PHILADELPHIA (JTA) Irvin Borowsky now sees some light at the end of the tunnel in his 18-year campaign to modify New Testament language “excessively faulting all Jews for the suffering and execution of Jesus.”
The retired publisher, now 76, established the American Interfaith Institute in 1982 to work with Christian theologians, Bible publishers, and other influential people in the religious world.
His goals included modifying the King James version of the Bible in favor of “hate-free” texts, making the same inroads with the sources of children’s Bibles, urging hotels to replace millions of Bibles with more acceptable versions and eventually impacting on sermons discussing Jesus’ life and death.
In a recent breakthrough, two major Philadelphia hotels agreed to place in its rooms a modified version of the Bible published by the American Bible Society, which changed its texts six years ago.
At the crux of Borowsky’s efforts is the strategy to replace the identity of “Jews as Christ-killers” with texts identifying the Roman pawns of 20 centuries ago as “community leaders” or “religious leaders.”
Only the American Bible Society among 20 major publishers has been cooperative until now, but a number of children’s Bible publishers have been quicker to make recommended changes, Borowsky reports.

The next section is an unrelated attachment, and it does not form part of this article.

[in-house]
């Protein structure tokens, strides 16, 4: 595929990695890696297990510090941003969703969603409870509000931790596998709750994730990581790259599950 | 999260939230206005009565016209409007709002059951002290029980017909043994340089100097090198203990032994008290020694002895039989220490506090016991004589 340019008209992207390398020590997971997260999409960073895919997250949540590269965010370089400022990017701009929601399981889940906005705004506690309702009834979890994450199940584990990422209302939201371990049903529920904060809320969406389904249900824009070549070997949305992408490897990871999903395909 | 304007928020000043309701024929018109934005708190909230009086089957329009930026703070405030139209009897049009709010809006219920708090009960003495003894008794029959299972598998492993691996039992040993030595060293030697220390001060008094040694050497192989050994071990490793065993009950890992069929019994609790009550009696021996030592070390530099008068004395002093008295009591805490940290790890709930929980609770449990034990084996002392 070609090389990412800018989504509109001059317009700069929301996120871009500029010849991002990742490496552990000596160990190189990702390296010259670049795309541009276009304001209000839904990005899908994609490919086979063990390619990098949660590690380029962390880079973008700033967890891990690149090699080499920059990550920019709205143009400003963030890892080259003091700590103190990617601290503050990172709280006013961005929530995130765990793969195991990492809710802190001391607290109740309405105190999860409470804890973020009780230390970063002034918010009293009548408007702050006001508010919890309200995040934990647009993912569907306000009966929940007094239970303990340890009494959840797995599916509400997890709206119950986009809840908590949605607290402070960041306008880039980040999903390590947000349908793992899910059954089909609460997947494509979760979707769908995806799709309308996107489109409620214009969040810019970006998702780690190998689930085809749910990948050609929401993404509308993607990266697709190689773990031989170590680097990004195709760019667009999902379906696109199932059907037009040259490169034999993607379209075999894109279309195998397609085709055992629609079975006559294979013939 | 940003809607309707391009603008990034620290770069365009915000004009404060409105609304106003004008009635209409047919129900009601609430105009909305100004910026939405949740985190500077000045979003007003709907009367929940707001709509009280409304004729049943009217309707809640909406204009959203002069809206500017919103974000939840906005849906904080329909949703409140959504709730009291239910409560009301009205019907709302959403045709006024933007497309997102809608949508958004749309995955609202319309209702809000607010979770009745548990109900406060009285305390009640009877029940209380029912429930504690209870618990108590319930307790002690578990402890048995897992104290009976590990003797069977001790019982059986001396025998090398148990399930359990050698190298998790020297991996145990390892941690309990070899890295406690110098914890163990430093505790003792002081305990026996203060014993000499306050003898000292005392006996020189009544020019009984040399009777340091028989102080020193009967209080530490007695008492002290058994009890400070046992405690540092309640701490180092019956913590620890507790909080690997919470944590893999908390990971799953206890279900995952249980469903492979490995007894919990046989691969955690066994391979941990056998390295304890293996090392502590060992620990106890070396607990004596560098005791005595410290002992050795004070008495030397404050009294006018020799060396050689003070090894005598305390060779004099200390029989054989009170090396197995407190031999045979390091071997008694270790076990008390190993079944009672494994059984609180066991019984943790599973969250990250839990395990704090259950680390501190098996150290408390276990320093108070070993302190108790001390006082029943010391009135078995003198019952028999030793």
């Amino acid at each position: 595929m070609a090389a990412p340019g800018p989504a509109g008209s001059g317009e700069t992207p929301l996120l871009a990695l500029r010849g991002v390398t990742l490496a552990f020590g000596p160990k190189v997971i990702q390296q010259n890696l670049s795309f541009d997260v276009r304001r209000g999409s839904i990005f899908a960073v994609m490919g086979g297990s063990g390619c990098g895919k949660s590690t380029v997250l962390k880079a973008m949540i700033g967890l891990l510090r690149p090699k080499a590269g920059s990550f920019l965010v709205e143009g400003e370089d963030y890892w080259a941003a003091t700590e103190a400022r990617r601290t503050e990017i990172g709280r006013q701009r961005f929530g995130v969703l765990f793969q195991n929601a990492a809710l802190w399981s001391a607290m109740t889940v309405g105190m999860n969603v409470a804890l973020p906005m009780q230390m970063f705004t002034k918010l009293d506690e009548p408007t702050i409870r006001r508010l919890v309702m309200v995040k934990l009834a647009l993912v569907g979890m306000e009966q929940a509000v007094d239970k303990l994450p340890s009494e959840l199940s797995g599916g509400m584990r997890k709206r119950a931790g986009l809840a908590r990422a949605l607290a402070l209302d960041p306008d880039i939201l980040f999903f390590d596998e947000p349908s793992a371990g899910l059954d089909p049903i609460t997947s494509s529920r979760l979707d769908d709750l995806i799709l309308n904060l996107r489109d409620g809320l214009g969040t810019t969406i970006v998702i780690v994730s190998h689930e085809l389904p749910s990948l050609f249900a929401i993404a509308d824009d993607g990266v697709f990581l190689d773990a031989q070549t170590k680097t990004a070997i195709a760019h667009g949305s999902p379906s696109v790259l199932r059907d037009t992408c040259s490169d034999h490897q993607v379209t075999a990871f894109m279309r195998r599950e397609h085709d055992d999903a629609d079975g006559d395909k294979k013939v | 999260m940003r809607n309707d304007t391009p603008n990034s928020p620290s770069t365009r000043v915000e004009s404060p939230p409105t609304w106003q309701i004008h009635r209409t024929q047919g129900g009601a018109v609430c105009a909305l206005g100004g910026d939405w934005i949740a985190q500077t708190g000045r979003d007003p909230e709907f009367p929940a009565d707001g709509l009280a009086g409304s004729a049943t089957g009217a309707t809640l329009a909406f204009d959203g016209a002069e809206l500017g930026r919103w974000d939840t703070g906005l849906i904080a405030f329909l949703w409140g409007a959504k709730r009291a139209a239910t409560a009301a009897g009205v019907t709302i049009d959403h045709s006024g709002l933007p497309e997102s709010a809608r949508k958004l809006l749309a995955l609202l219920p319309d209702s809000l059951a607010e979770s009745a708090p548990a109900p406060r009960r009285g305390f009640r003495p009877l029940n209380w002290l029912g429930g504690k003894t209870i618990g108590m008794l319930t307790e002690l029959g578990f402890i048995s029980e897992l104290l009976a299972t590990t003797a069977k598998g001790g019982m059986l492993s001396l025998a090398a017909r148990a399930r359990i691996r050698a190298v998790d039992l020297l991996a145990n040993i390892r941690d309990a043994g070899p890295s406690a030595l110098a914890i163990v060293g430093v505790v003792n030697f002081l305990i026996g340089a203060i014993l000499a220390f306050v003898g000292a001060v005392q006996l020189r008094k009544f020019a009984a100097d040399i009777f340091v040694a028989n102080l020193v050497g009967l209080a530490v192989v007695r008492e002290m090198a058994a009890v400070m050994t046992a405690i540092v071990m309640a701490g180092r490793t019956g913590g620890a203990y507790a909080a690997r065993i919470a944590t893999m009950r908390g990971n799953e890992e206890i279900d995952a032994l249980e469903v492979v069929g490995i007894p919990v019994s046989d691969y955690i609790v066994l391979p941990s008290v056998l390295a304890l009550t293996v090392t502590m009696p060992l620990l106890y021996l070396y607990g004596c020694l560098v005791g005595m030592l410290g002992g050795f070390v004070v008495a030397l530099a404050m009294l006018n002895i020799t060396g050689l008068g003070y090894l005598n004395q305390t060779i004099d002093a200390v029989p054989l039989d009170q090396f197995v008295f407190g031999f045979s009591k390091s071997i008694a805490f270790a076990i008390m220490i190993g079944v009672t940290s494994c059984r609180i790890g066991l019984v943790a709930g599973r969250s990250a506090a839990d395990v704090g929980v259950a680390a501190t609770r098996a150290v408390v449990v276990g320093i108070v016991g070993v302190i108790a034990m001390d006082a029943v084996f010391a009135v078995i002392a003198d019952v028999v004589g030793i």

As part of his efforts to have an impact on Christian leaders, Borowsky joined the Evangelical Christian Publishers of America as an associate member, and more recently was named to the national advisory board of the Salvation Army.
Another new tool in Borowsky’s campaign is the recent opening of the five-floor Liberty Museum as an exhibit building, open to the public and visiting groups, a couple of blocks from the historic Independence Hall and Liberty Bell. Borowsky sees it as a magnet to the millions from “middle America” who visit Philadelphia annually.
The museum is filled with exhibits, films and messages lauding heroes from all ethnic and religious backgrounds, and is available for seminars and special events.
“This is effective truth-telling which cannot be stopped,” Borowsky said. Another of the museum’s activities is the sale of children’s Bible versions that have made recommended text modifications.
Borowsky has been a long-time activist in Philadelphia and national Jewish community and educational causes. Since he began concentration on the American Interfaith Institute, he has given about $4 million of his own funds to the $12 million spent to date. Walter Annenberg’s $1 million heads a large list of donors who have supported the institute.
Among the institute’s accelerating efforts are a flow of newsletters and informative pamphlets to theologians worldwide, of whom about 5 percent are Jewish, continued friendly contact with previously uncooperative publishers and hotel management, and publication of lists of scores of Christian leaders who support its cause.
“I see major breakthroughs coming within the next few years,” Borowsky says, reminding that the “hateful anti-Judaic passages” he contests have been circulating for nearly 20 centuries.
“History will record that the scholars and the president of the American Bible Society who published the first Bible that contained no anti-Judaism in nearly 2,000 years were the first to record accurately the historical events of the first century,” he concluded.
(Milton Gralla , a retired journalist, is a member of the JTA board of directors.)